To the Editor,
We read with great interest the study by Han and colleagues published in this Journal recently (volume 48, issue 9) . In a word, the authors aimed to assess perinatal outcomes of COVID-19 infections during pregnancy and the possibility of vertical transmission. We want to congratulate the authors for establishing an informative systematic review and shed some light on this infection in a particular group. Certainly, the findings of Han et al. are an extremely commendable achievement and add to the literature on SARS-CoV-2 infections during pregnancy. While agreeing with the conclusions made by Han and colleagues, we believe that some concerns should be discussed in this important study.
First, the authors should present a full electronic search strategy for at least one database as online supplemental material, including any limits used, such that it could be repeated .
Second, the authors should assess the risk of bias in individual studies according to the PRISMA recommendations, which are mandatory for any systematic review .
Third, a total of 36 studies involving 1,103 pregnant women with COVID-19 meeting the study criteria were included in this systematic review. However, the authors did not exclude studies suspected of containing duplicate reporting. In other words, it is essential to note some pregnant women or neonates with COVID-19 may have been included in multiple publications, as admission dates overlap for reports from the same hospital.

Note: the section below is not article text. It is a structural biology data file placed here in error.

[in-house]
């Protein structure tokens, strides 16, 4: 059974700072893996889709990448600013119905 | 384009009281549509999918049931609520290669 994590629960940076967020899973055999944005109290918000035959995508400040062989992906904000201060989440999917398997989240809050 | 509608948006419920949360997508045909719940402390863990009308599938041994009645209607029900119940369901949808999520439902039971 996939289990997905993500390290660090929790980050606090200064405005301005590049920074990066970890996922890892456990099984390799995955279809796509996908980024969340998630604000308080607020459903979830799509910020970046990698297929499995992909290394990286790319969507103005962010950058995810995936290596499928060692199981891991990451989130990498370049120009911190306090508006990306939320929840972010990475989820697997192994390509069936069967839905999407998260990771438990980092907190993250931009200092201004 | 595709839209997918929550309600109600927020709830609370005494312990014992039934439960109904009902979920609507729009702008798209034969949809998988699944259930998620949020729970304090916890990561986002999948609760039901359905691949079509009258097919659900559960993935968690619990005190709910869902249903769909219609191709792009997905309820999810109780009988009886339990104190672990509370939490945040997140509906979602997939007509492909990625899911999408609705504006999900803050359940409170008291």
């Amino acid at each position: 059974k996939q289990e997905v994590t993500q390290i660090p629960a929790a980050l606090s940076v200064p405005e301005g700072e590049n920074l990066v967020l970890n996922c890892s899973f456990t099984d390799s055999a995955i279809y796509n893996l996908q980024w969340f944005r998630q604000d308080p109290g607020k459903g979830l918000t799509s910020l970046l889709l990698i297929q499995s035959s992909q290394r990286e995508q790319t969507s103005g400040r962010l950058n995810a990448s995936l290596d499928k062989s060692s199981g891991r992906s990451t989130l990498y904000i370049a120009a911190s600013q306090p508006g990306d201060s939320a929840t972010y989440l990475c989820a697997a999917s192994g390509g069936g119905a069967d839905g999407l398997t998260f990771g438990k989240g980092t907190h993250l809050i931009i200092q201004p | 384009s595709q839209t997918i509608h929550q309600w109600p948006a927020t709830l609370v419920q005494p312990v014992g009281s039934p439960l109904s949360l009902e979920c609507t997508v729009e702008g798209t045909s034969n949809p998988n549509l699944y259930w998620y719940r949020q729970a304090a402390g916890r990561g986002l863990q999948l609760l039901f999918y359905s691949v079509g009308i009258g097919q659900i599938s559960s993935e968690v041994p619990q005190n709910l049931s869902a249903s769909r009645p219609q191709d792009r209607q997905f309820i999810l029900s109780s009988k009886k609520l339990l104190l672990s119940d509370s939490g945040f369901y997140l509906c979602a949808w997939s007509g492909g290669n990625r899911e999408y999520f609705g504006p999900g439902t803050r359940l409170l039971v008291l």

The cases from Qiancheng et al.  should be considered a duplicate as a larger retrospective case series from Chen et al.  reported by the same hospital with the periods of recruitment overlapped. Of note, Qiancheng et al. clarified that 11 cases were from the same hospital included in Chen et al., which reported 118 pregnant women with COVID-19 in Wuhan. The two cases reported by Cooke et al.  should be considered a duplicate for similar reasons as a larger retrospective cohort study by Knight et al. , which reported 427 pregnant women with COVID-19 in the UK. Furthermore, we note the authors included a study reported by Yan et al. that was pooled from a national registry including 25 hospitals in China with study dates overlap (between 20 January 2020 and 24 March 24, 2020).
Isolated case reports and repeat case series from the same hospital should be excluded to avoid duplicate data from large retrospective studies as duplication can give a potentially biased picture. Studies suspected of including duplicate reporting can be identified based on hospital location, recruitment periods, maternal and neonatal characteristics. Although duplicate reporting has small numbers in this systematic review and a reanalysis are not likely to change the results, we humbly suggest that the authors extract the name of hospitals and recruitment periods. When a hospital had published their cases more than once, if the recruitment periods overlapped, only the most informative study with the bigger sample size was included to minimize the possibility of double counting .
Research funding: None declared.
Author contributions: MW conceived the design of the comments and made critical revision. XZ and JC drafted the manuscript. All authors have accepted responsibility for the entire content of this manuscript and approved its submission.
Competing interests: Authors state no conflict of interest.
Informed consent: Not applicable.
Ethical approval: Not applicable.
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